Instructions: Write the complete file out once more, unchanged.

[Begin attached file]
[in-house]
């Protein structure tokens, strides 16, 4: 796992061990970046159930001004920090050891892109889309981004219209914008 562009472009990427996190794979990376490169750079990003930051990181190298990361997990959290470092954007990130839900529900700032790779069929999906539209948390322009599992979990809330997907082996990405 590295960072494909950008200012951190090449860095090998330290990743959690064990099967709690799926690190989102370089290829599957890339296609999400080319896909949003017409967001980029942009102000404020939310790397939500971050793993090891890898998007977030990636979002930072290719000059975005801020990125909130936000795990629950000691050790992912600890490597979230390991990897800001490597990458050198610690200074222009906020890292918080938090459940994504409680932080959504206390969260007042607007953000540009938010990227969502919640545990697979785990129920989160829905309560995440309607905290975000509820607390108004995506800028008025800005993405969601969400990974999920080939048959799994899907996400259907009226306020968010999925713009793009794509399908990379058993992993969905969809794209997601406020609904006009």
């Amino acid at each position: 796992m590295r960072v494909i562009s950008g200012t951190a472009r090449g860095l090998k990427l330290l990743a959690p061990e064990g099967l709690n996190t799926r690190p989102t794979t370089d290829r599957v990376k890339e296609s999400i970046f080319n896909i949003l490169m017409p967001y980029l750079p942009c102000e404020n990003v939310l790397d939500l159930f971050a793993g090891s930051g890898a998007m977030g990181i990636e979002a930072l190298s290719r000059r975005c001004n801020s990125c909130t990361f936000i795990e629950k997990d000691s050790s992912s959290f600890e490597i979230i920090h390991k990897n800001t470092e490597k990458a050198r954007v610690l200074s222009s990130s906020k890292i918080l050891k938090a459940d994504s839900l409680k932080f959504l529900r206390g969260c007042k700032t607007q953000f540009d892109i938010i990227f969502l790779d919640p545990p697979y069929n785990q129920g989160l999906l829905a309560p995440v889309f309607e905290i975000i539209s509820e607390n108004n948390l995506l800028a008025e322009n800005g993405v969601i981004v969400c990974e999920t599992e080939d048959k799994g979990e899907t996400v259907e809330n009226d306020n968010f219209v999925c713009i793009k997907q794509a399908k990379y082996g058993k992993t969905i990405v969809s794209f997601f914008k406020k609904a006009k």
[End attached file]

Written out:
[in-house]
């Protein structure tokens, strides 16, 4: 796992061990970046159930001004920090050891892109889309981004219209914008 562009472009990427996190794979990376490169750079990003930051990181190298990361997990959290470092954007990130839900529900700032790779069929999906539209948390322009599992979990809330997907082996990405 590295960072494909950008200012951190090449860095090998330290990743959690064990099967709690799926690190989102370089290829599957890339296609999400080319896909949003017409967001980029942009102000404020939310790397939500971050793993090891890898998007977030990636979002930072290719000059975005801020990125909130936000795990629950000691050790992912600890490597979230390991990897800001490597990458050198610690200074222009906020890292918080938090459940994504409680932080959504206390969260007042607007953000540009938010990227969502919640545990697979785990129920989160829905309560995440309607905290975000509820607390108004995506800028008025800005993405969601969400990974999920080939048959799994899907996400259907009226306020968010999925713009793009794509399908990379058993992993969905969809794209997601406020609904006009």
């Amino acid at each position: 796992m590295r960072v494909i562009s950008g200012t951190a472009r090449g860095l090998k990427l330290l990743a959690p061990e064990g099967l709690n996190t799926r690190p989102t794979t370089d290829r599957v990376k890339e296609s999400i970046f080319n896909i949003l490169m017409p967001y980029l750079p942009c102000e404020n990003v939310l790397d939500l159930f971050a793993g090891s930051g890898a998007m977030g990181i990636e979002a930072l190298s290719r000059r975005c001004n801020s990125c909130t990361f936000i795990e629950k997990d000691s050790s992912s959290f600890e490597i979230i920090h390991k990897n800001t470092e490597k990458a050198r954007v610690l200074s222009s990130s906020k890292i918080l050891k938090a459940d994504s839900l409680k932080f959504l529900r206390g969260c007042k700032t607007q953000f540009d892109i938010i990227f969502l790779d919640p545990p697979y069929n785990q129920g989160l999906l829905a309560p995440v889309f309607e905290i975000i539209s509820e607390n108004n948390l995506l800028a008025e322009n800005g993405v969601i981004v969400c990974e999920t599992e080939d048959k799994g979990e899907t996400v259907e809330n009226d306020n968010f219209v999925c713009i793009k997907q794509a399908k990379y082996g058993k992993t969905i990405v969809s794209f997601f914008k406020k609904a006009k």